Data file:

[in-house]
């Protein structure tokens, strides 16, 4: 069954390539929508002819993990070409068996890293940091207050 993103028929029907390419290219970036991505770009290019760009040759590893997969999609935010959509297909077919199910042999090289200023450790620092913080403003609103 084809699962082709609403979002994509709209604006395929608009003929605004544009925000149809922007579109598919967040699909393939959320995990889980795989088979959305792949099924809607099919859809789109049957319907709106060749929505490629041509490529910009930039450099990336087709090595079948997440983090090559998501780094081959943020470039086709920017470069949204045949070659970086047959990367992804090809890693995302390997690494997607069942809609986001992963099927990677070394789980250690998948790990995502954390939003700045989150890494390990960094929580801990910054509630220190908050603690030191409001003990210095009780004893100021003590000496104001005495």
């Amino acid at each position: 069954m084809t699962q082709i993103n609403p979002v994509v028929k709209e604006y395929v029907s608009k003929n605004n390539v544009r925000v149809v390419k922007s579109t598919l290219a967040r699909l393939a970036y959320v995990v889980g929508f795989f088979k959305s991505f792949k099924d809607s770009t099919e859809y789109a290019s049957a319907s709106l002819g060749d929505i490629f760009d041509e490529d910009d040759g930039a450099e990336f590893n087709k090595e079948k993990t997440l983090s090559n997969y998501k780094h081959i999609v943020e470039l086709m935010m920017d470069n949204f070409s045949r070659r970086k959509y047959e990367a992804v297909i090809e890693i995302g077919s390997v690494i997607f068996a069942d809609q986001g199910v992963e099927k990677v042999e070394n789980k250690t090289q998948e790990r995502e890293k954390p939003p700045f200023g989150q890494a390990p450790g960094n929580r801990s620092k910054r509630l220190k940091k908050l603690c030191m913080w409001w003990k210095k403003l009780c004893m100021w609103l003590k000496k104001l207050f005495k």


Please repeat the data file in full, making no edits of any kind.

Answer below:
[in-house]
């Protein structure tokens, strides 16, 4: 069954390539929508002819993990070409068996890293940091207050 993103028929029907390419290219970036991505770009290019760009040759590893997969999609935010959509297909077919199910042999090289200023450790620092913080403003609103 084809699962082709609403979002994509709209604006395929608009003929605004544009925000149809922007579109598919967040699909393939959320995990889980795989088979959305792949099924809607099919859809789109049957319907709106060749929505490629041509490529910009930039450099990336087709090595079948997440983090090559998501780094081959943020470039086709920017470069949204045949070659970086047959990367992804090809890693995302390997690494997607069942809609986001992963099927990677070394789980250690998948790990995502954390939003700045989150890494390990960094929580801990910054509630220190908050603690030191409001003990210095009780004893100021003590000496104001005495």
């Amino acid at each position: 069954m084809t699962q082709i993103n609403p979002v994509v028929k709209e604006y395929v029907s608009k003929n605004n390539v544009r925000v149809v390419k922007s579109t598919l290219a967040r699909l393939a970036y959320v995990v889980g929508f795989f088979k959305s991505f792949k099924d809607s770009t099919e859809y789109a290019s049957a319907s709106l002819g060749d929505i490629f760009d041509e490529d910009d040759g930039a450099e990336f590893n087709k090595e079948k993990t997440l983090s090559n997969y998501k780094h081959i999609v943020e470039l086709m935010m920017d470069n949204f070409s045949r070659r970086k959509y047959e990367a992804v297909i090809e890693i995302g077919s390997v690494i997607f068996a069942d809609q986001g199910v992963e099927k990677v042999e070394n789980k250690t090289q998948e790990r995502e890293k954390p939003p700045f200023g989150q890494a390990p450790g960094n929580r801990s620092k910054r509630l220190k940091k908050l603690c030191m913080w409001w003990k210095k403003l009780c004893m100021w609103l003590k000496k104001l207050f005495k």